Once the government sells its surplus, title to the property transfers to the buyer. If the government wants it back they would have to pay fair market value for it.

An old surplus dealer I knew told the story of how the government sold dozens of aircraft engines to him at a fraction of their purchase value. Some years later the government decided it needed the engines after all. They had to pay him market value for the engines, and he was a happy fellow indeed.

gikev deserves the fruits of his labor in tracing the history of this artifact and preserving it for the future. I have no doubt that some other flown artifacts have not been so fortunate and have become landfill or worse.

------------------
John Fongheiser
President
Historic Space Systems, http://www.space1.com

Adam S
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posted 03-08-2007 09:23 PM     Click Here to See the Profile for Adam S   Click Here to Email Adam S     Edit/Delete Message   Reply w/Quote
John's remarks above would only apply if they "sold" the helmet. If it slipped out the back door so to speak, as many bits and pieces (including Grissom's suit) did, then I suspect they would still own it, and could simply confiscate it if they wanted to.

In response to gikev's previous post:

I wasn't implying that you meant to embarrass them, but rather that they might be embarrassed by their own mistake, had it been theirs to make. Doubtful, as they would tend to accept items from NASA as being what NASA described them to be. Why after all would The Smithsonian ask NASA a question like 'Are you sure that this item is really the one that flew on the mission?"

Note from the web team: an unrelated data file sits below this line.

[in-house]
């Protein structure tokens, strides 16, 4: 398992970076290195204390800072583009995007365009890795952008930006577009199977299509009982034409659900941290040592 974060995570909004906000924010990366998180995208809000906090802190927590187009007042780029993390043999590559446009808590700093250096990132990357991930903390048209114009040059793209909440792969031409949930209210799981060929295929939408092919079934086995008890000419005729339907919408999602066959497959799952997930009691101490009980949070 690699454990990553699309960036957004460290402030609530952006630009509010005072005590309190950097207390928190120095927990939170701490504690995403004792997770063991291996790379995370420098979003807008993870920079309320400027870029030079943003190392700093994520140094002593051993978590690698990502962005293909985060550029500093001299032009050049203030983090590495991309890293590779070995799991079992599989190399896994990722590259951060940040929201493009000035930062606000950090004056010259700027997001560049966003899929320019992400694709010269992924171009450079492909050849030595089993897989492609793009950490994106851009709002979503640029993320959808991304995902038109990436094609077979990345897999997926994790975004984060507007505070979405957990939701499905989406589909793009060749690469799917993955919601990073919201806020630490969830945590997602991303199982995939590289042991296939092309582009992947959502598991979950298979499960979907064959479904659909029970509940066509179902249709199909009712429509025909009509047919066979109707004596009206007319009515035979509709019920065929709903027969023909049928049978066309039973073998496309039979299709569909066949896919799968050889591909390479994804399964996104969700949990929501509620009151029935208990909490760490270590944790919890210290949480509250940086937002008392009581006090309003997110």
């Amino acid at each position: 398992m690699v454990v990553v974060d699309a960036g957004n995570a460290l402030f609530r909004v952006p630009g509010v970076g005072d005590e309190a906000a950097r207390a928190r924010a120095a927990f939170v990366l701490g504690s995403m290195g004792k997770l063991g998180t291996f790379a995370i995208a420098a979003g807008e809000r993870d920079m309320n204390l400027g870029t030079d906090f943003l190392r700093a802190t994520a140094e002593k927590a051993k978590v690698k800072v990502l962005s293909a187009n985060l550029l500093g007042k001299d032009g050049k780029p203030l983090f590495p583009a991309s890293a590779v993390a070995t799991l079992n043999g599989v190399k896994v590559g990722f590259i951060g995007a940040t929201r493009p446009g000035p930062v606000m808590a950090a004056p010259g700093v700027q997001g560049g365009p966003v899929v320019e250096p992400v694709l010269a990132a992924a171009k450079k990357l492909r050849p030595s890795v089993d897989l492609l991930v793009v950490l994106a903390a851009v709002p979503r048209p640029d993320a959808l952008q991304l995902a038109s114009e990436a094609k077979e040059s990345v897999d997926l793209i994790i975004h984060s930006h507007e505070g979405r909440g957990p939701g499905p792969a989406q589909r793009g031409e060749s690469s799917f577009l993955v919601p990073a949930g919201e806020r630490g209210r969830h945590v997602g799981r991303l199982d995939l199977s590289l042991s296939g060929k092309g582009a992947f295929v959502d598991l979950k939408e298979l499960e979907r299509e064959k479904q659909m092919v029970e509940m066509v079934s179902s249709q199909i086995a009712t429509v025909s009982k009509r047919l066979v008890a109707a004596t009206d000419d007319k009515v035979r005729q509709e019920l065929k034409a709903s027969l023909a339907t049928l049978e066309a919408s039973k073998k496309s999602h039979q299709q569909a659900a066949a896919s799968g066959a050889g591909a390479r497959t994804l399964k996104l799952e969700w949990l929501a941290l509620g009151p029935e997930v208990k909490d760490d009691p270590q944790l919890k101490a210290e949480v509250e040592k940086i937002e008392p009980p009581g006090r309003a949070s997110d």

I also disagree with John's post which postulated that the Smithsonian might have decided that Gordon Cooper's actual Mercury helmet from the mission was something that they didn't need when it was offered to them by NASA. If your helmet is the one that flew, clearly the complete suit that NASA gave the Smithsonian had the wrong helmet on it and The Smithsonian would have had no reason at the time to question it's identity.

NASA did dispose of excess inventory in various ways from time to time, but I strongly doubt that any of the early (Mercury, Gemini and Apollo) suits, gloves, helmets and boots left NASA as part of any such sales.

I know for a fact that there are a few suits, boots, gloves, helmets and other assorted bits and pieces from the early NASA programs that did wind up in private hands, and the stories around some of them are quite interesting. I suspect that most of the artifacts in private hands, probably left NASA through the astronauts themselves. Some items were given by NASA to the military. Did the dealer who you bought the helmet from ever disclose how he happened to acquire it?

As to your statement:

"As for your idea about "trading" for something in the museum collection - I would be shocked and disappointed in any museum that would engage in anything that silly."